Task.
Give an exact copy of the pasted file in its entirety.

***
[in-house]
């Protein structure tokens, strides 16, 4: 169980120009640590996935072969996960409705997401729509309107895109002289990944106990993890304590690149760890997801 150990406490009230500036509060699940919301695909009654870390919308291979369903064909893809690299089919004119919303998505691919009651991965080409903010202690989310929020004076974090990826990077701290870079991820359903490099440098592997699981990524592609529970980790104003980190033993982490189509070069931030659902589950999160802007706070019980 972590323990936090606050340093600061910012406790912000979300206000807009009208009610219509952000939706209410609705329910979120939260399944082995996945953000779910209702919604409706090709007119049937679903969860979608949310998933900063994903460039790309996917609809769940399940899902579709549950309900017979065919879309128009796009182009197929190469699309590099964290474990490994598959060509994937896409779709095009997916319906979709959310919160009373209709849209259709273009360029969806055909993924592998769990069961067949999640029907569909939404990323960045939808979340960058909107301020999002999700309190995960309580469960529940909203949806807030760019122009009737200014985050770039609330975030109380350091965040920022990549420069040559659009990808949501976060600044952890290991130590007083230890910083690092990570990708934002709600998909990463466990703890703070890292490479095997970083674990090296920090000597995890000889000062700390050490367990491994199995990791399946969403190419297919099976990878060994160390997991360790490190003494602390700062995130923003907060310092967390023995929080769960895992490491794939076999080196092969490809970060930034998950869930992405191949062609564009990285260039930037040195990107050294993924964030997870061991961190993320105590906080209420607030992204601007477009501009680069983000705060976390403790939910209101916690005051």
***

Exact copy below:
[in-house]
């Protein structure tokens, strides 16, 4: 169980120009640590996935072969996960409705997401729509309107895109002289990944106990993890304590690149760890997801 150990406490009230500036509060699940919301695909009654870390919308291979369903064909893809690299089919004119919303998505691919009651991965080409903010202690989310929020004076974090990826990077701290870079991820359903490099440098592997699981990524592609529970980790104003980190033993982490189509070069931030659902589950999160802007706070019980 972590323990936090606050340093600061910012406790912000979300206000807009009208009610219509952000939706209410609705329910979120939260399944082995996945953000779910209702919604409706090709007119049937679903969860979608949310998933900063994903460039790309996917609809769940399940899902579709549950309900017979065919879309128009796009182009197929190469699309590099964290474990490994598959060509994937896409779709095009997916319906979709959310919160009373209709849209259709273009360029969806055909993924592998769990069961067949999640029907569909939404990323960045939808979340960058909107301020999002999700309190995960309580469960529940909203949806807030760019122009009737200014985050770039609330975030109380350091965040920022990549420069040559659009990808949501976060600044952890290991130590007083230890910083690092990570990708934002709600998909990463466990703890703070890292490479095997970083674990090296920090000597995890000889000062700390050490367990491994199995990791399946969403190419297919099976990878060994160390997991360790490190003494602390700062995130923003907060310092967390023995929080769960895992490491794939076999080196092969490809970060930034998950869930992405191949062609564009990285260039930037040195990107050294993924964030997870061991961190993320105590906080209420607030992204601007477009501009680069983000705060976390403790939910209101916690005051």